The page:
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When cold is hot

A cold winter can be hard on car batteries and electric bills, but friendly to the pockets of apparel retailers.

Carolyn Worthington bundles up against the near-zero wind chill on North Charles Street downtown. (The Daily Record / Maximilian Franz)

And it’s not just practical parkas that get the sales. From button-down shirts to fur coats, the beneficiaries of a blustery season vary, especially when the temperature drops in the autumn months.

For Hampstead-based Jos. A. Bank Clothiers Inc., a cool autumn proved lucrative.

“We were out talking about how the cooler weather affected us positively at the end of the third quarter and into the end of November,” CEO R. Neal Black said in a phone interview Tuesday. “All kinds of cold-weather items got off to a good start.”

The company’s sales were up 6.3 percent in the third quarter of 2013, which ended Nov. 2, from one year before.

As early as Dec. 5, in a conference call with investors, Black was already saying the winter was looking good. In November, the company experienced a significant increase in total sales and comparable store sales,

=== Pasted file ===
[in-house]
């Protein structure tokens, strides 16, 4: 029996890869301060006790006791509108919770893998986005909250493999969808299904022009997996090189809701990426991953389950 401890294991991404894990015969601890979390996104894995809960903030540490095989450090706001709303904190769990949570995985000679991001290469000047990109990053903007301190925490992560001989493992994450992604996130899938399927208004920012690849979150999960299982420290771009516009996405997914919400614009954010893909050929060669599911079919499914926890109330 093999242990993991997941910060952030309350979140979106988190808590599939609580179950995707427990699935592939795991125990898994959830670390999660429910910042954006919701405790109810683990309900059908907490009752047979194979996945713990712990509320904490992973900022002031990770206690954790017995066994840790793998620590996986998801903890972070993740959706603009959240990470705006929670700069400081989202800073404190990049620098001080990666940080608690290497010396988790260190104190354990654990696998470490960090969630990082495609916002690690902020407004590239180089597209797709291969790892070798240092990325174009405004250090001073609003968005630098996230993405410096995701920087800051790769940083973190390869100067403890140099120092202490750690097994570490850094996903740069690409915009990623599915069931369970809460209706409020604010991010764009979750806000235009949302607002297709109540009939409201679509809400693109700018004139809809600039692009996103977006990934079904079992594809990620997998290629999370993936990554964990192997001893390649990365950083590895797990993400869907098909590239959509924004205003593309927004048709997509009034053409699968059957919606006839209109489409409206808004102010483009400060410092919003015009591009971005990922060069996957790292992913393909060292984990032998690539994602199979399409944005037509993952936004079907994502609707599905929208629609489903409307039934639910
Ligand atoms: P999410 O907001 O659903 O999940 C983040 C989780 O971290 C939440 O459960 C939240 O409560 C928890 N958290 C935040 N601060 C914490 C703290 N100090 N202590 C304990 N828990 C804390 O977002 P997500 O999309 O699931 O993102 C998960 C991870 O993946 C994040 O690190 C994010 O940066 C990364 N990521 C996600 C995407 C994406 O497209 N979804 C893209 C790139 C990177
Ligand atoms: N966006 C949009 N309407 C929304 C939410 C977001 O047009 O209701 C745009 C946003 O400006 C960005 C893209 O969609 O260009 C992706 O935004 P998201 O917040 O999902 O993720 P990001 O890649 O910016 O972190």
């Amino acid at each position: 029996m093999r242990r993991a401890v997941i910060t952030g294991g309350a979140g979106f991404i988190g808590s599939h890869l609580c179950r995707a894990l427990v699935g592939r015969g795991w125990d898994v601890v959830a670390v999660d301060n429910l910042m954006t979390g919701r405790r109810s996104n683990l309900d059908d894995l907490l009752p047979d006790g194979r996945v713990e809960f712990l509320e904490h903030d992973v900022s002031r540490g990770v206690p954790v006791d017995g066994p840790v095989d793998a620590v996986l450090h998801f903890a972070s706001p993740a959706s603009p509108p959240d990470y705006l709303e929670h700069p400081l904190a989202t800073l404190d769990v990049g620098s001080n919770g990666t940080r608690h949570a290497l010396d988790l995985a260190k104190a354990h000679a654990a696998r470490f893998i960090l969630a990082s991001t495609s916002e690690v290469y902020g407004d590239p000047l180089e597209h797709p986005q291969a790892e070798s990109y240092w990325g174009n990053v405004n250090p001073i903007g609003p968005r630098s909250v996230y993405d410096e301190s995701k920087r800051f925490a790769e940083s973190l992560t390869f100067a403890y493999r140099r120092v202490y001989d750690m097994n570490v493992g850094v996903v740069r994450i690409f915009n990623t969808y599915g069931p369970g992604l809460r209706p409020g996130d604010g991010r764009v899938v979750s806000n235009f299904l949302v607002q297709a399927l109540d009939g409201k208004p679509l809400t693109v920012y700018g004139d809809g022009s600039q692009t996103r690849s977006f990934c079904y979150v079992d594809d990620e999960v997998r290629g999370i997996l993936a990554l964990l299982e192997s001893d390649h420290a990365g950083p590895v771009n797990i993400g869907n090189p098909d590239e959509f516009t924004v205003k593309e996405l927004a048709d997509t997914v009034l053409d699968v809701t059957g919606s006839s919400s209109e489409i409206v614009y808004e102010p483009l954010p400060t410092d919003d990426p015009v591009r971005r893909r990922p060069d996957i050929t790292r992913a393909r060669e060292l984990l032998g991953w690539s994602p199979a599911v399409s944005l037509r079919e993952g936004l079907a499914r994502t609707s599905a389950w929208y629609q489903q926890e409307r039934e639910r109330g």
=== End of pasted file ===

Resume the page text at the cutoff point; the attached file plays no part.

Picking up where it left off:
That month, the average temperature in Baltimore was 44 degrees — not far from the average. But the coldest day in November 2013 had a high of 32 degrees and a low of 19, compared with highs of 41 and 46 on the coldest days of November 2012 and 2011 respectively.

“Generally customers anymore are shopping close to need and they have a short memory,” Black said Tuesday. “If they wake up one morning and it’s cold and they find the coat they have is inadequate, they’re in the market for a coat.”

And it’s not limited to coats, he said. Faced with cold weather, customers will also purchase basic clothing items for layering.

If it’s too cold, however, the weather can backfire.

“On a super cold day like today, in the short term it has a less-than-positive effect,” said Black. The reason? Customers would rather stay home than go out to shop.

And too late in the season, customers are less affected by weather, he said, because they choose to “tough it out.”

For local furrier Mano Swartz, a few cold days in October, November and December can remind consumers of their desires for luxury, not just their immediate needs.

“When it’s cold earlier, we’re busier through the year,” said Richard Swartz, co-owner of Mano Swartz. “If everything else is the same, we know we’ll do more business.”

Because a fur coat is a big purchase, customers tend to buy based on their expectations of the season ahead, he said.

It’s been a good season already for Swartz.

“We’ve sold so much stuff that I’m going to retire after the season and move to the Caribbean,” he said, jokingly.